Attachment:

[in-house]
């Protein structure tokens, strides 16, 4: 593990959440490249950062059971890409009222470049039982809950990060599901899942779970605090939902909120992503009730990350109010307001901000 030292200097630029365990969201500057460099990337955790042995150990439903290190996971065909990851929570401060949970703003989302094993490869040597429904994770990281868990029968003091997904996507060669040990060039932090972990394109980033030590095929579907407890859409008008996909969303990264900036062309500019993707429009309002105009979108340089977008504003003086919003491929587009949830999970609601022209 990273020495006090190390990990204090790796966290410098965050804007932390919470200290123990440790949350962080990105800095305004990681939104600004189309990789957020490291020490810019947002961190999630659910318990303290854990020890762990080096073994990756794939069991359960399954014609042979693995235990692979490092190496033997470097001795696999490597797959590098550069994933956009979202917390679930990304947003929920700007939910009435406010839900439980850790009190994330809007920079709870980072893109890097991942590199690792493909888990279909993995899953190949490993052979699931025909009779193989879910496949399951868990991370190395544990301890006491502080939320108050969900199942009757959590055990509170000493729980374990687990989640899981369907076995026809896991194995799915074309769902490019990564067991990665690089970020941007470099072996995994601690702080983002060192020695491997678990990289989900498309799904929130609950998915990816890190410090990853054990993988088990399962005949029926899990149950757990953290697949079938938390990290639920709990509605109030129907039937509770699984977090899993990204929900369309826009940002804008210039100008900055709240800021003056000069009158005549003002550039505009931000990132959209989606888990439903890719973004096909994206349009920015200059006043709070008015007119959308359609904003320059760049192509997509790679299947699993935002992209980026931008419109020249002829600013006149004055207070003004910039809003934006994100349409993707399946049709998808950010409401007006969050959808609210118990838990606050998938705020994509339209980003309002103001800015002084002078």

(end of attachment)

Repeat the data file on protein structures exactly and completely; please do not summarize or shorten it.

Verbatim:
[in-house]
């Protein structure tokens, strides 16, 4: 593990959440490249950062059971890409009222470049039982809950990060599901899942779970605090939902909120992503009730990350109010307001901000 030292200097630029365990969201500057460099990337955790042995150990439903290190996971065909990851929570401060949970703003989302094993490869040597429904994770990281868990029968003091997904996507060669040990060039932090972990394109980033030590095929579907407890859409008008996909969303990264900036062309500019993707429009309002105009979108340089977008504003003086919003491929587009949830999970609601022209 990273020495006090190390990990204090790796966290410098965050804007932390919470200290123990440790949350962080990105800095305004990681939104600004189309990789957020490291020490810019947002961190999630659910318990303290854990020890762990080096073994990756794939069991359960399954014609042979693995235990692979490092190496033997470097001795696999490597797959590098550069994933956009979202917390679930990304947003929920700007939910009435406010839900439980850790009190994330809007920079709870980072893109890097991942590199690792493909888990279909993995899953190949490993052979699931025909009779193989879910496949399951868990991370190395544990301890006491502080939320108050969900199942009757959590055990509170000493729980374990687990989640899981369907076995026809896991194995799915074309769902490019990564067991990665690089970020941007470099072996995994601690702080983002060192020695491997678990990289989900498309799904929130609950998915990816890190410090990853054990993988088990399962005949029926899990149950757990953290697949079938938390990290639920709990509605109030129907039937509770699984977090899993990204929900369309826009940002804008210039100008900055709240800021003056000069009158005549003002550039505009931000990132959209989606888990439903890719973004096909994206349009920015200059006043709070008015007119959308359609904003320059760049192509997509790679299947699993935002992209980026931008419109020249002829600013006149004055207070003004910039809003934006994100349409993707399946049709998808950010409401007006969050959808609210118990838990606050998938705020994509339209980003309002103001800015002084002078």